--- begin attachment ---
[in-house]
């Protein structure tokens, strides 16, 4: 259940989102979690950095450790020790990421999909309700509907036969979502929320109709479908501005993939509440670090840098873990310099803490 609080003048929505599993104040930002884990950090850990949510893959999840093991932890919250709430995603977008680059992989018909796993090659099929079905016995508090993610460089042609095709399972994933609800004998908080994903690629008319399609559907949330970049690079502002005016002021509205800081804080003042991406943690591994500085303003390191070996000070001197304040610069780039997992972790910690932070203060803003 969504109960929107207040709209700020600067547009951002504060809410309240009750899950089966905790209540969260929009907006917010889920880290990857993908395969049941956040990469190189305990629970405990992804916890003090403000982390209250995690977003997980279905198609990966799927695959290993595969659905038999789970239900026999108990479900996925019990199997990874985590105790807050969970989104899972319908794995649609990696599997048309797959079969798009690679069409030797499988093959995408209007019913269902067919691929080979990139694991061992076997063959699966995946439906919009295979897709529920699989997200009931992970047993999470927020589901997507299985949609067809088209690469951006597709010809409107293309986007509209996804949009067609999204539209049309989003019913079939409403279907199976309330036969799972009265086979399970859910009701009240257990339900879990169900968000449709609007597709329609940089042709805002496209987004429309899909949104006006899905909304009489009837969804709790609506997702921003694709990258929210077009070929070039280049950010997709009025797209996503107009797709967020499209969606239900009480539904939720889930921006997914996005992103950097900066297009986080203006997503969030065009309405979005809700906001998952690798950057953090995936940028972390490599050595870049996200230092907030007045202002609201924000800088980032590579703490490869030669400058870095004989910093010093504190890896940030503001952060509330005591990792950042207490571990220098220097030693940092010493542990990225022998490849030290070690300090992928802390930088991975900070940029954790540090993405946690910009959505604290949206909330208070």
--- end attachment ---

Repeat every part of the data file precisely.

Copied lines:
[in-house]
């Protein structure tokens, strides 16, 4: 259940989102979690950095450790020790990421999909309700509907036969979502929320109709479908501005993939509440670090840098873990310099803490 609080003048929505599993104040930002884990950090850990949510893959999840093991932890919250709430995603977008680059992989018909796993090659099929079905016995508090993610460089042609095709399972994933609800004998908080994903690629008319399609559907949330970049690079502002005016002021509205800081804080003042991406943690591994500085303003390191070996000070001197304040610069780039997992972790910690932070203060803003 969504109960929107207040709209700020600067547009951002504060809410309240009750899950089966905790209540969260929009907006917010889920880290990857993908395969049941956040990469190189305990629970405990992804916890003090403000982390209250995690977003997980279905198609990966799927695959290993595969659905038999789970239900026999108990479900996925019990199997990874985590105790807050969970989104899972319908794995649609990696599997048309797959079969798009690679069409030797499988093959995408209007019913269902067919691929080979990139694991061992076997063959699966995946439906919009295979897709529920699989997200009931992970047993999470927020589901997507299985949609067809088209690469951006597709010809409107293309986007509209996804949009067609999204539209049309989003019913079939409403279907199976309330036969799972009265086979399970859910009701009240257990339900879990169900968000449709609007597709329609940089042709805002496209987004429309899909949104006006899905909304009489009837969804709790609506997702921003694709990258929210077009070929070039280049950010997709009025797209996503107009797709967020499209969606239900009480539904939720889930921006997914996005992103950097900066297009986080203006997503969030065009309405979005809700906001998952690798950057953090995936940028972390490599050595870049996200230092907030007045202002609201924000800088980032590579703490490869030669400058870095004989910093010093504190890896940030503001952060509330005591990792950042207490571990220098220097030693940092010493542990990225022998490849030290070690300090992928802390930088991975900070940029954790540090993405946690910009959505604290949206909330208070």